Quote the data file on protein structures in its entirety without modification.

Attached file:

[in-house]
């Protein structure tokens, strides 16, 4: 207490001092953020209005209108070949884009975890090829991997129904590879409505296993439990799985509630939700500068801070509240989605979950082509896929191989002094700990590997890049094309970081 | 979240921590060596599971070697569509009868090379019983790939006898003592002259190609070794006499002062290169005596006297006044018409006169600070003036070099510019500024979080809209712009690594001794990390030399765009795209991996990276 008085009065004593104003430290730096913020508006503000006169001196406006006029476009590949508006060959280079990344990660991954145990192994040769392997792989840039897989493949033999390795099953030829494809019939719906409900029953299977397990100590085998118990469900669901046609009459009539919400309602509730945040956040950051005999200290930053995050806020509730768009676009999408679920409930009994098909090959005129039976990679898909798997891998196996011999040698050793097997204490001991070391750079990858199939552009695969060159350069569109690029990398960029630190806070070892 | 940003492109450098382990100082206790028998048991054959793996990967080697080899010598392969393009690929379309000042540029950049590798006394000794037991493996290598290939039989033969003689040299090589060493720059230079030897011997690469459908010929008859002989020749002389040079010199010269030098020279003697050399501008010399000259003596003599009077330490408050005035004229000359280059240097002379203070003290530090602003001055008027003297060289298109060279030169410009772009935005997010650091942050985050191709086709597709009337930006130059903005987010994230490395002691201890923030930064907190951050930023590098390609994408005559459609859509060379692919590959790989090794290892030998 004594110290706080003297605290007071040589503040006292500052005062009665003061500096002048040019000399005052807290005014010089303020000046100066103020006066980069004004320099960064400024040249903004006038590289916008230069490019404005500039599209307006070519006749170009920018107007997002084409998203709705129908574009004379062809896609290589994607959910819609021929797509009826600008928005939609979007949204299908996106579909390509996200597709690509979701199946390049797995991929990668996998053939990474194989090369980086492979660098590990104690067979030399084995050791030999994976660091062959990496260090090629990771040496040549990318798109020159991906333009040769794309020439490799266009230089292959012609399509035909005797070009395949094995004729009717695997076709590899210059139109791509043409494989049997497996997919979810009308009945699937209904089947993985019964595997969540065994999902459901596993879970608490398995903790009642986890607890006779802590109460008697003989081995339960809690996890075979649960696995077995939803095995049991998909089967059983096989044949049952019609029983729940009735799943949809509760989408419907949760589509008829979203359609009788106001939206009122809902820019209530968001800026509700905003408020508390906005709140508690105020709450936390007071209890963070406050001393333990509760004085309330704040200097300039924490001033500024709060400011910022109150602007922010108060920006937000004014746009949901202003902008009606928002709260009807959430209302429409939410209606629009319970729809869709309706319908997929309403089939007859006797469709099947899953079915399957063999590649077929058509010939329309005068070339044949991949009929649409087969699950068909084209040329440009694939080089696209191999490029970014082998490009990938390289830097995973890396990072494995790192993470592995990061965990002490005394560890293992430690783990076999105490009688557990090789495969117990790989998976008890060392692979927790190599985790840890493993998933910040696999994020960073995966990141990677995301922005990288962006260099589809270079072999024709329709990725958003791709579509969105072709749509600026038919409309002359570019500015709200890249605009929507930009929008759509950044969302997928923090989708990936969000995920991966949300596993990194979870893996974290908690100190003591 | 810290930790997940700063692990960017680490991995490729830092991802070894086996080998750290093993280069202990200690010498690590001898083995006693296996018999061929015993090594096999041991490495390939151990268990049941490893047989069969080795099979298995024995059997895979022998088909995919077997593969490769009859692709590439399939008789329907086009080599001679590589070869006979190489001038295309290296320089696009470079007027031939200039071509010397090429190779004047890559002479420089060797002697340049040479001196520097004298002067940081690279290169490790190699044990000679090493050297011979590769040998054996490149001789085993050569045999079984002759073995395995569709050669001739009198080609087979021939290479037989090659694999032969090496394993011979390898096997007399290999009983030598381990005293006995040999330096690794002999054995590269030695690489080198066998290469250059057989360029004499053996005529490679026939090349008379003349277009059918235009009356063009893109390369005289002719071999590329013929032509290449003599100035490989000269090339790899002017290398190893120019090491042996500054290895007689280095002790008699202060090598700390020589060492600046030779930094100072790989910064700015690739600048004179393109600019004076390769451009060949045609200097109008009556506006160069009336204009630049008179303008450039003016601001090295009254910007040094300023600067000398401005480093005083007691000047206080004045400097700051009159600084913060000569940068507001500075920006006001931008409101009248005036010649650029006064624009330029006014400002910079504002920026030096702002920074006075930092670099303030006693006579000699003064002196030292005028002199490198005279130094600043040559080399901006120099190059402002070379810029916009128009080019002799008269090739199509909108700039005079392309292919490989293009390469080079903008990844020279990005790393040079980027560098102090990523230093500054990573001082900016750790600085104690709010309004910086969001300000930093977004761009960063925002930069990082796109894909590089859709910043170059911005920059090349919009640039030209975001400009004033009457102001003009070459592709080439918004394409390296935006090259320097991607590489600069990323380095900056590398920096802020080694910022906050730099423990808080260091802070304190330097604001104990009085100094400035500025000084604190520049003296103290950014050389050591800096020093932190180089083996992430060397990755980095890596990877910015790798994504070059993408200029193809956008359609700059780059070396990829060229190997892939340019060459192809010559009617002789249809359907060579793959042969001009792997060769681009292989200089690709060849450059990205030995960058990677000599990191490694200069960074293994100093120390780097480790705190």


[in-house]
């Protein structure tokens, strides 16, 4: 207490001092953020209005209108070949884009975890090829991997129904590879409505296993439990799985509630939700500068801070509240989605979950082509896929191989002094700990590997890049094309970081 | 979240921590060596599971070697569509009868090379019983790939006898003592002259190609070794006499002062290169005596006297006044018409006169600070003036070099510019500024979080809209712009690594001794990390030399765009795209991996990276 008085009065004593104003430290730096913020508006503000006169001196406006006029476009590949508006060959280079990344990660991954145990192994040769392997792989840039897989493949033999390795099953030829494809019939719906409900029953299977397990100590085998118990469900669901046609009459009539919400309602509730945040956040950051005999200290930053995050806020509730768009676009999408679920409930009994098909090959005129039976990679898909798997891998196996011999040698050793097997204490001991070391750079990858199939552009695969060159350069569109690029990398960029630190806070070892 | 940003492109450098382990100082206790028998048991054959793996990967080697080899010598392969393009690929379309000042540029950049590798006394000794037991493996290598290939039989033969003689040299090589060493720059230079030897011997690469459908010929008859002989020749002389040079010199010269030098020279003697050399501008010399000259003596003599009077330490408050005035004229000359280059240097002379203070003290530090602003001055008027003297060289298109060279030169410009772009935005997010650091942050985050191709086709597709009337930006130059903005987010994230490395002691201890923030930064907190951050930023590098390609994408005559459609859509060379692919590959790989090794290892030998 004594110290706080003297605290007071040589503040006292500052005062009665003061500096002048040019000399005052807290005014010089303020000046100066103020006066980069004004320099960064400024040249903004006038590289916008230069490019404005500039599209307006070519006749170009920018107007997002084409998203709705129908574009004379062809896609290589994607959910819609021929797509009826600008928005939609979007949204299908996106579909390509996200597709690509979701199946390049797995991929990668996998053939990474194989090369980086492979660098590990104690067979030399084995050791030999994976660091062959990496260090090629990771040496040549990318798109020159991906333009040769794309020439490799266009230089292959012609399509035909005797070009395949094995004729009717695997076709590899210059139109791509043409494989049997497996997919979810009308009945699937209904089947993985019964595997969540065994999902459901596993879970608490398995903790009642986890607890006779802590109460008697003989081995339960809690996890075979649960696995077995939803095995049991998909089967059983096989044949049952019609029983729940009735799943949809509760989408419907949760589509008829979203359609009788106001939206009122809902820019209530968001800026509700905003408020508390906005709140508690105020709450936390007071209890963070406050001393333990509760004085309330704040200097300039924490001033500024709060400011910022109150602007922010108060920006937000004014746009949901202003902008009606928002709260009807959430209302429409939410209606629009319970729809869709309706319908997929309403089939007859006797469709099947899953079915399957063999590649077929058509010939329309005068070339044949991949009929649409087969699950068909084209040329440009694939080089696209191999490029970014082998490009990938390289830097995973890396990072494995790192993470592995990061965990002490005394560890293992430690783990076999105490009688557990090789495969117990790989998976008890060392692979927790190599985790840890493993998933910040696999994020960073995966990141990677995301922005990288962006260099589809270079072999024709329709990725958003791709579509969105072709749509600026038919409309002359570019500015709200890249605009929507930009929008759509950044969302997928923090989708990936969000995920991966949300596993990194979870893996974290908690100190003591 | 810290930790997940700063692990960017680490991995490729830092991802070894086996080998750290093993280069202990200690010498690590001898083995006693296996018999061929015993090594096999041991490495390939151990268990049941490893047989069969080795099979298995024995059997895979022998088909995919077997593969490769009859692709590439399939008789329907086009080599001679590589070869006979190489001038295309290296320089696009470079007027031939200039071509010397090429190779004047890559002479420089060797002697340049040479001196520097004298002067940081690279290169490790190699044990000679090493050297011979590769040998054996490149001789085993050569045999079984002759073995395995569709050669001739009198080609087979021939290479037989090659694999032969090496394993011979390898096997007399290999009983030598381990005293006995040999330096690794002999054995590269030695690489080198066998290469250059057989360029004499053996005529490679026939090349008379003349277009059918235009009356063009893109390369005289002719071999590329013929032509290449003599100035490989000269090339790899002017290398190893120019090491042996500054290895007689280095002790008699202060090598700390020589060492600046030779930094100072790989910064700015690739600048004179393109600019004076390769451009060949045609200097109008009556506006160069009336204009630049008179303008450039003016601001090295009254910007040094300023600067000398401005480093005083007691000047206080004045400097700051009159600084913060000569940068507001500075920006006001931008409101009248005036010649650029006064624009330029006014400002910079504002920026030096702002920074006075930092670099303030006693006579000699003064002196030292005028002199490198005279130094600043040559080399901006120099190059402002070379810029916009128009080019002799008269090739199509909108700039005079392309292919490989293009390469080079903008990844020279990005790393040079980027560098102090990523230093500054990573001082900016750790600085104690709010309004910086969001300000930093977004761009960063925002930069990082796109894909590089859709910043170059911005920059090349919009640039030209975001400009004033009457102001003009070459592709080439918004394409390296935006090259320097991607590489600069990323380095900056590398920096802020080694910022906050730099423990808080260091802070304190330097604001104990009085100094400035500025000084604190520049003296103290950014050389050591800096020093932190180089083996992430060397990755980095890596990877910015790798994504070059993408200029193809956008359609700059780059070396990829060229190997892939340019060459192809010559009617002789249809359907060579793959042969001009792997060769681009292989200089690709060849450059990205030995960058990677000599990191490694200069960074293994100093120390780097480790705190």